By Sierra Rains-Moad

Chelsee Lewis Wilson was in a meeting with her coworkers at the OU K20 Research Center when her phone rang — she was expecting a call, but it was a full day early.

Wilson left the meeting with a sense of urgency and called back. Her doctor picked up.

“‘We got your results back and you have breast cancer,’” Wilson remembers her doctor saying.

Wilson was in shock and envisioned the diagnosis as a death sentence.

“I thought, ‘I’m going to die at 29’,” Wilson said.

Wilson is one of around 250,000 women who have been unexpectedly diagnosed with breast cancer at a young age. Every October, which is Breast Cancer Awareness Month, an international health campaign organized by major breast cancer charities reminds individuals of the disease that affects 1 in 8 U.S. women.

Yet, many young women remain unaware they can be at risk for developing breast cancer as early as their 20s, OU Breast Health Network radiologist Elizabeth Jett said.

Most women do not get screened for breast cancer until they are in their 40s, Jett said, and in most cases young women have been advised to wait. However, the number of women contracting breast cancer in their late 20s and early 30s is increasing for unknown reasons, she said.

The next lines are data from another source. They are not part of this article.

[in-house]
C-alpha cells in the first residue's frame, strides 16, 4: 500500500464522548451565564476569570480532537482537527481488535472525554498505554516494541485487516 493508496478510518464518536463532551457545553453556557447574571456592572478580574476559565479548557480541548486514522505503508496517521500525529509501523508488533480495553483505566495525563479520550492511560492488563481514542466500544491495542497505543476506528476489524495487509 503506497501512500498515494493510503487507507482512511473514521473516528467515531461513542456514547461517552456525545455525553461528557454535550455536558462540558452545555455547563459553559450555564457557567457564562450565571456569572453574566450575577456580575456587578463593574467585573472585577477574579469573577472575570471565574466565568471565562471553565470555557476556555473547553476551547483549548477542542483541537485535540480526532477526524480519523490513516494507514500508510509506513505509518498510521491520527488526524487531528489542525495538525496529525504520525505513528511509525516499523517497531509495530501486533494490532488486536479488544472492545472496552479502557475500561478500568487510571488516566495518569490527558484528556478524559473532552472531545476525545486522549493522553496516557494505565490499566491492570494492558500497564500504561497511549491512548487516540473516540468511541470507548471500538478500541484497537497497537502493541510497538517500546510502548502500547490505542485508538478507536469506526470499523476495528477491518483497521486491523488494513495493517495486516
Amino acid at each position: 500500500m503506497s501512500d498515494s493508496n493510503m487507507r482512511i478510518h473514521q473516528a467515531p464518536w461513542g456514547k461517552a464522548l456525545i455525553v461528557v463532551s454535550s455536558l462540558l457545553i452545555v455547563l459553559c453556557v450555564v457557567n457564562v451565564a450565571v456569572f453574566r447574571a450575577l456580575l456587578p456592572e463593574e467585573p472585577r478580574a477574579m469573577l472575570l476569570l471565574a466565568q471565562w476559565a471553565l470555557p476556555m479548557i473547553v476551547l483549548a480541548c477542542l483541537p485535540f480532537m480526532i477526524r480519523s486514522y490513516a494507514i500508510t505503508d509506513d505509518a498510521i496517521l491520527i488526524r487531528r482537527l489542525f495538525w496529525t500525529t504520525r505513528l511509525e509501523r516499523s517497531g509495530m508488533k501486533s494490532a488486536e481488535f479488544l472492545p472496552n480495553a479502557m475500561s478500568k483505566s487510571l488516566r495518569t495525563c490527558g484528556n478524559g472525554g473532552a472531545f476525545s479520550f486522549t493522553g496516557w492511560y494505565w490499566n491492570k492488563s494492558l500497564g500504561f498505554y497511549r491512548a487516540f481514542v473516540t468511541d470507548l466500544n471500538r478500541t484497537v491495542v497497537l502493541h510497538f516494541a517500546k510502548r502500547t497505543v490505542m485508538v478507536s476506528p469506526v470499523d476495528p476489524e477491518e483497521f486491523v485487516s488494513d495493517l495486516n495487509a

Physicians generally consider genetic risk factors and family history when looking for the cause of the disease, but an increasing amount of young women who are developing the condition in the U.S. have no family history of breast cancer, Jett said.

Jett said breast cancer can be particularly harmful to younger women because it not only derails many of their professional and life plans, but it is often more aggressive.

If breast cancer is not caught quickly in younger women it can be deadly because the cancer spreads throughout the individual’s lungs, brain and organs, Jett said.

“We go through our 20s and we kind of think we’re invincible and we’re going to live forever,” Jett said. “When all of the sudden you’re faced with the reality that that’s not necessarily true.”

Before she was diagnosed, Wilson said she didn’t even go to the doctor for a cold. Wilson was living a “pretty normal life,” working with schools across the state to help build interactive learning communities and, in October 2017, celebrating her first anniversary with her husband.

It was a coincidence that Wilson’s annual appointment with her physician was coming up in March 2018 when she first felt a lump in her breast while in the shower.

“I thought ‘OK, well I’ll just address it, it’s probably just a cyst,’” Wilson said.

Wilson said her doctor initially thought the lump was a cyst as well, but after conducting a mammogram and an ultrasound, her radiologist said she was concerned.